Chapter 2 Re-envisioning Universities in Africa as African Universities

In: Creating the New African University
Saleem Badat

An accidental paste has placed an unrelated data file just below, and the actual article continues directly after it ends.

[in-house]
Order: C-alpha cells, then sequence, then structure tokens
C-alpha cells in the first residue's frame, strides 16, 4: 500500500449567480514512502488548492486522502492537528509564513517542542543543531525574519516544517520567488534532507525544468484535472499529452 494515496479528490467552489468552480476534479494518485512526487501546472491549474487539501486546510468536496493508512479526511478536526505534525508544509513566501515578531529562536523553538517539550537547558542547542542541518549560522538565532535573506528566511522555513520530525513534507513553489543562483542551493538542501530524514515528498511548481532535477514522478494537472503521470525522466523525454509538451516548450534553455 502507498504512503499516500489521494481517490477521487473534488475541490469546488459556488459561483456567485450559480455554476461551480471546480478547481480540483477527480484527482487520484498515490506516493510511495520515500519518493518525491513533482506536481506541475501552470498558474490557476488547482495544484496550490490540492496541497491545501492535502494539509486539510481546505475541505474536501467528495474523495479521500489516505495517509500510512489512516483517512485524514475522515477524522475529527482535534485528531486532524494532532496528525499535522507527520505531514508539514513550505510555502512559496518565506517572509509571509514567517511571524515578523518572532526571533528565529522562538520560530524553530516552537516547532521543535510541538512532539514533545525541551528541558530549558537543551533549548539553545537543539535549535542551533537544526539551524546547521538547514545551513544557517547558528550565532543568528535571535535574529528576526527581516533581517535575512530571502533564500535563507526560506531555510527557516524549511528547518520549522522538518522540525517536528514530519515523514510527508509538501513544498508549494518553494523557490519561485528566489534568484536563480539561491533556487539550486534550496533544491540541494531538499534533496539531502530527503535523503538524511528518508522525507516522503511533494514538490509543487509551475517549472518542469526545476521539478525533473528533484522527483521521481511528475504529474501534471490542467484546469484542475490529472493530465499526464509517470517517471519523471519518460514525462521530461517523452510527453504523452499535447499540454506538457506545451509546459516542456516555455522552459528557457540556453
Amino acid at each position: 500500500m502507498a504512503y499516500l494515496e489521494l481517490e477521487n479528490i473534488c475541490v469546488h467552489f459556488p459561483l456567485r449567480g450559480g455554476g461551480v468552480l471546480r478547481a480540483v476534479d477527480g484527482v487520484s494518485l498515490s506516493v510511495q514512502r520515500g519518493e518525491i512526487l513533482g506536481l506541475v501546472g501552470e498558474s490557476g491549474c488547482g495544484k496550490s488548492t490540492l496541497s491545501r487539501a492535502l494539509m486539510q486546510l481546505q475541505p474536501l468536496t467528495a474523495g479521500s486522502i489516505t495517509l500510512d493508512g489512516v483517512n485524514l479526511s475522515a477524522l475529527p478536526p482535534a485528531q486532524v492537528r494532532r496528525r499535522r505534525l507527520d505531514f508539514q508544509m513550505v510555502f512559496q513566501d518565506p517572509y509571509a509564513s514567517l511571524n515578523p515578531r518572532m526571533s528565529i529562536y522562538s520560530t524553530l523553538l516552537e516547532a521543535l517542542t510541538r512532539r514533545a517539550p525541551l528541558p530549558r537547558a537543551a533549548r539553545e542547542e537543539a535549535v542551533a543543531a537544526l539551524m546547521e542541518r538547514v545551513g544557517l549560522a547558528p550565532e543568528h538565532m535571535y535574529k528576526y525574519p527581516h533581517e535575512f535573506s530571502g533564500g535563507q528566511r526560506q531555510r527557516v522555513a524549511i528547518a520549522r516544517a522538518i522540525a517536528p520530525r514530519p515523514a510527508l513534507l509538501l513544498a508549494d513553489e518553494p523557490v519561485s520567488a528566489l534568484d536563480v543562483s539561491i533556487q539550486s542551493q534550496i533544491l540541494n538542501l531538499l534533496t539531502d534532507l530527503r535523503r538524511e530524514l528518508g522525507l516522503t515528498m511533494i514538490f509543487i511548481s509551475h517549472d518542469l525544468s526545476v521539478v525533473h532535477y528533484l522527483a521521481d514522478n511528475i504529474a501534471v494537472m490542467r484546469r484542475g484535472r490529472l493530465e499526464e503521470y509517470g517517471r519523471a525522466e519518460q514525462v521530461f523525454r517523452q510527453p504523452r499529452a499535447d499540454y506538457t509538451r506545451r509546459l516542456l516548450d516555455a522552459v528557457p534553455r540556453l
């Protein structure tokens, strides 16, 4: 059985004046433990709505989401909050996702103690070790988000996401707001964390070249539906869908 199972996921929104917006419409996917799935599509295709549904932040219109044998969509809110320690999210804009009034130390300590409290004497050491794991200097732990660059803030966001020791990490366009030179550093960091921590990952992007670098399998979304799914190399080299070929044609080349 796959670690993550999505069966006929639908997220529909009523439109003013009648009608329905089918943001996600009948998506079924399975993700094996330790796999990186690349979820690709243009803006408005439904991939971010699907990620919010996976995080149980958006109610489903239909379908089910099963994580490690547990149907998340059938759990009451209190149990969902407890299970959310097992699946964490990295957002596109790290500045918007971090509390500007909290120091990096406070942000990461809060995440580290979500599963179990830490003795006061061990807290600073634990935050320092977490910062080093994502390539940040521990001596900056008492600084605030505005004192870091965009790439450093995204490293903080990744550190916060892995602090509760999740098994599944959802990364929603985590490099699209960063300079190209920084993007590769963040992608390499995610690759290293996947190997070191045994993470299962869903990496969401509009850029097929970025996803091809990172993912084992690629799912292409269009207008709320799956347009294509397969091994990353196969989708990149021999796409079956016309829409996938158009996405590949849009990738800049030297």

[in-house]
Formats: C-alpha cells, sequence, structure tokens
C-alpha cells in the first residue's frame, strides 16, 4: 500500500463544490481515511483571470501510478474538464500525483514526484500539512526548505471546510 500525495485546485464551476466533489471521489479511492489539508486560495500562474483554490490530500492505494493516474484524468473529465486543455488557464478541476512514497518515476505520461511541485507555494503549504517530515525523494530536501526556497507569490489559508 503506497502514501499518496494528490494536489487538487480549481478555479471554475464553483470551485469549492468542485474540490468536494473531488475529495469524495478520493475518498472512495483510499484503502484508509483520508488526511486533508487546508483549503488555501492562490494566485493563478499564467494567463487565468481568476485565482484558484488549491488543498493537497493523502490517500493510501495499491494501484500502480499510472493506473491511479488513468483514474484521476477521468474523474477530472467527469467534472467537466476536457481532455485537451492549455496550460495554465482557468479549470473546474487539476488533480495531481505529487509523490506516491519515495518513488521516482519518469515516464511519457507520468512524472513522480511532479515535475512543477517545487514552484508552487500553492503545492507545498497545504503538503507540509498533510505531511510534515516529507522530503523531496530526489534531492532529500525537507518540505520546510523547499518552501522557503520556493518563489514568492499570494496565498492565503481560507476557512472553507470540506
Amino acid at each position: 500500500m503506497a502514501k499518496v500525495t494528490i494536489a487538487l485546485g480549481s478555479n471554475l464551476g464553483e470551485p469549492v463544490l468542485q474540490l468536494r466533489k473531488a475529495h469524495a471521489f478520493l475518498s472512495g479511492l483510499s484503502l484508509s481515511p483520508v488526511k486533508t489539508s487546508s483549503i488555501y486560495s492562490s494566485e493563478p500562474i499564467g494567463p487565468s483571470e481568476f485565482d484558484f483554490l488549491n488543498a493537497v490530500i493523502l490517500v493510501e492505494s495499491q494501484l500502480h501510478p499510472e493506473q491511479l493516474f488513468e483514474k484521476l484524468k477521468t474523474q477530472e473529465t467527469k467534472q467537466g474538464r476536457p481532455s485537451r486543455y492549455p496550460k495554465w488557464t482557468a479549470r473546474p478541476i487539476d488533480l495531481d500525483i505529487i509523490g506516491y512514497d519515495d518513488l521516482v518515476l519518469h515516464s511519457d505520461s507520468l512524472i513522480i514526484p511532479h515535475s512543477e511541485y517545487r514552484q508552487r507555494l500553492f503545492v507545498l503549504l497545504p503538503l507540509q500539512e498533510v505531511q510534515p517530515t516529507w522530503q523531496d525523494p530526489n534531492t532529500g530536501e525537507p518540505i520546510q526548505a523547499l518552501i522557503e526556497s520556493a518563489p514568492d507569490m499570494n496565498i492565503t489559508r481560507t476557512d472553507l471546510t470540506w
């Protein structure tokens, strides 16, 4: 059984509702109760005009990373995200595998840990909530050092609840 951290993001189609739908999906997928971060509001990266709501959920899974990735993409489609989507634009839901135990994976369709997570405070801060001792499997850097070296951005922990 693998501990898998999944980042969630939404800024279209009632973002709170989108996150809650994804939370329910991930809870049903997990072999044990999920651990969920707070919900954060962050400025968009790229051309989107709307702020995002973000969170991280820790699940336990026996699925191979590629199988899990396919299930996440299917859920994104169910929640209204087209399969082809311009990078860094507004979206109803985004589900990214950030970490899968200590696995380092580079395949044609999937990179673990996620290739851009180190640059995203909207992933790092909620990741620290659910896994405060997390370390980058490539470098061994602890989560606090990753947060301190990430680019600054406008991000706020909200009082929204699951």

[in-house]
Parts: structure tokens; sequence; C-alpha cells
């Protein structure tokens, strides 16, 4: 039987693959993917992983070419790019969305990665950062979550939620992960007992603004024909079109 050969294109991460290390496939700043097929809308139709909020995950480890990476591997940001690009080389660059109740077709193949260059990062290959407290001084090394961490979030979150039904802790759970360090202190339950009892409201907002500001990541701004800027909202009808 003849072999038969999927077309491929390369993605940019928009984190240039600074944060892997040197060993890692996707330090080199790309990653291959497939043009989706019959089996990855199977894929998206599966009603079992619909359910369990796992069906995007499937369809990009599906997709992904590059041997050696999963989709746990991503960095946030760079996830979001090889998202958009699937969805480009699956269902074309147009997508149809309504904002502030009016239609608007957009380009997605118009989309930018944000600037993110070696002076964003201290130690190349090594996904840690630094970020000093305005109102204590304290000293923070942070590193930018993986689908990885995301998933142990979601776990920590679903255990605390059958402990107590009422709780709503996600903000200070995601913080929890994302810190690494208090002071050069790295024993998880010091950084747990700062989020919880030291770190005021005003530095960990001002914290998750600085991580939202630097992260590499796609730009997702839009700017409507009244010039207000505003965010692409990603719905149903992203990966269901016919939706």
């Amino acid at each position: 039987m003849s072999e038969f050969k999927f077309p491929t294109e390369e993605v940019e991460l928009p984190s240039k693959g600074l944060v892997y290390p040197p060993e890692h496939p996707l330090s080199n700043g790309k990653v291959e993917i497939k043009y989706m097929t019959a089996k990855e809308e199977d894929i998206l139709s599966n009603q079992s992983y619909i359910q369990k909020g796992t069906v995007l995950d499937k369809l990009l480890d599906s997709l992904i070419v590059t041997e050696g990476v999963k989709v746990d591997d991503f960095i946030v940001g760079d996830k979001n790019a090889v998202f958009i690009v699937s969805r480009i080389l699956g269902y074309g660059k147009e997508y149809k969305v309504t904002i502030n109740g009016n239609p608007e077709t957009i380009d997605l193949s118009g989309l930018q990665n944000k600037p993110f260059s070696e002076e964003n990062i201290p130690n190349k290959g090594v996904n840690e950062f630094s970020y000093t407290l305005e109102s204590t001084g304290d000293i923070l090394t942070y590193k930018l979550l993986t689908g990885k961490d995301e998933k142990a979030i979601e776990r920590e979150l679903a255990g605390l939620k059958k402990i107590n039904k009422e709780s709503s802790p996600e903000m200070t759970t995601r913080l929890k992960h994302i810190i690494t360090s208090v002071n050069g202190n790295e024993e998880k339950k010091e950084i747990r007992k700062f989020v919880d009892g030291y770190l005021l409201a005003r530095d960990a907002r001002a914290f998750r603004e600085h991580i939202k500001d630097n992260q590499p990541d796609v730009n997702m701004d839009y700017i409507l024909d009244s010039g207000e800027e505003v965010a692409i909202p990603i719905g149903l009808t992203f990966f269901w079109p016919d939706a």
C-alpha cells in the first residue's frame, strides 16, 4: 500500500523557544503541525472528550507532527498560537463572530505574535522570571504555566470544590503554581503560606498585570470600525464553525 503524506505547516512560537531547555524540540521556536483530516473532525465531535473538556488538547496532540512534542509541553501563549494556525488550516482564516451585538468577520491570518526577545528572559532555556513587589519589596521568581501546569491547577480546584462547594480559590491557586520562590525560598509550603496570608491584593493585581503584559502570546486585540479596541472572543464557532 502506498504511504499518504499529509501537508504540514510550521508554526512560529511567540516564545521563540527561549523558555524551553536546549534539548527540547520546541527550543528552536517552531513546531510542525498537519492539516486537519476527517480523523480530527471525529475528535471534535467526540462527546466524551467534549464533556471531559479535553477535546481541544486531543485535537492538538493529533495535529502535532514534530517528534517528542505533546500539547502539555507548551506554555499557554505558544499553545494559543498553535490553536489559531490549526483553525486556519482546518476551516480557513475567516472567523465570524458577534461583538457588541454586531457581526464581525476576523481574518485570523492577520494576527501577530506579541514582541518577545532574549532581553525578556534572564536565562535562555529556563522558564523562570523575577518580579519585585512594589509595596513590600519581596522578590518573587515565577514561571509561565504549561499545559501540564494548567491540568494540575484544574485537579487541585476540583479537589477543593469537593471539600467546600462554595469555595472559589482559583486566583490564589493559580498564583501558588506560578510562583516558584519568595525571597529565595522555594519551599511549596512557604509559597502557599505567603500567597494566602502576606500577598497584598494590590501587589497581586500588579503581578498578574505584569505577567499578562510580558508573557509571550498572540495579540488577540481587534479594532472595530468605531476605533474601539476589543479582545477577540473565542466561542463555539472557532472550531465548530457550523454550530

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Irrespective of whether they originated in the colonial period or post-independence, universities in Africa strongly mimic European institutions in their institutional cultures, epistemological foundations, academic orientations, curricula and languages of instruction. Often, they have been associated strongly with reproducing the colonial and neo-colonial social order, rather than with contributing to equitable and democratic societies. Distinguishing between “universities in Africa” and “African universities”, the chapter engages the questions of what the African university is for and specifically its purposes, roles, goals and objects. To begin with, the chapter briefly sketches the development of and pressures on universities in Africa post-independence, the contexts of globalisation and neoliberalism within which the expansion of universities in Africa has occurred, and the various challenges that must be engaged by any project of transformation towards the creation of African universities. Thereafter, the chapter deliberates on the educational and social purposes of African universities and the idea of “place” that must necessarily root the African university. It proposes five roles that African universities must play, arguing that those roles must be alive to the fundamental purposes of universities and give concrete expression to those purposes and necessarily be also shaped by the structural and conjunctural conditions within which African universities exist. This includes the economic and social challenges of their local, national, regional, continental and global contexts. In discussing the roles of African universities, the chapter also engages questions of the decolonisation of universities and the decentring of hegemonic Eurocentric epistemologies and theoretical traditions. Finally, the chapter identifies key enabling conditions that are essential for African universities if they are to fulfil their vital purposes and roles in intellectual, economic and social development in Africa.

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